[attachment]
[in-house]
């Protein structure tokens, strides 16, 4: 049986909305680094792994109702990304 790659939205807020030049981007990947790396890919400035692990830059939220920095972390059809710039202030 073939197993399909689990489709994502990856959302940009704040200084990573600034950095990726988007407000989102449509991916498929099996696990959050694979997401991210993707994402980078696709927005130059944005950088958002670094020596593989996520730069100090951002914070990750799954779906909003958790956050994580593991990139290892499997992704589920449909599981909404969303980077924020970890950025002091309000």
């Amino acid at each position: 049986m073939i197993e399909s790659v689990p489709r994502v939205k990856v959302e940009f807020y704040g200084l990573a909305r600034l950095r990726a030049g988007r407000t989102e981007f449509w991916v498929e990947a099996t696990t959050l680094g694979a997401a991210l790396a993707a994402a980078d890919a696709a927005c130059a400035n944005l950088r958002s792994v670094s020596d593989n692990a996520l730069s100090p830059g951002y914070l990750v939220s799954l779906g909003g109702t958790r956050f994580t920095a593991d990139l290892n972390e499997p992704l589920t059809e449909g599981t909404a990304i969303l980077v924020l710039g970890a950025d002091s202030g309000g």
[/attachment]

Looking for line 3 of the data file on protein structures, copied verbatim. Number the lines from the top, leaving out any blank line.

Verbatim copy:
């Amino acid at each position: 049986m073939i197993e399909s790659v689990p489709r994502v939205k990856v959302e940009f807020y704040g200084l990573a909305r600034l950095r990726a030049g988007r407000t989102e981007f449509w991916v498929e990947a099996t696990t959050l680094g694979a997401a991210l790396a993707a994402a980078d890919a696709a927005c130059a400035n944005l950088r958002s792994v670094s020596d593989n692990a996520l730069s100090p830059g951002y914070l990750v939220s799954l779906g909003g109702t958790r956050f994580t920095a593991d990139l290892n972390e499997p992704l589920t059809e449909g599981t909404a990304i969303l980077v924020l710039g970890a950025d002091s202030g309000g």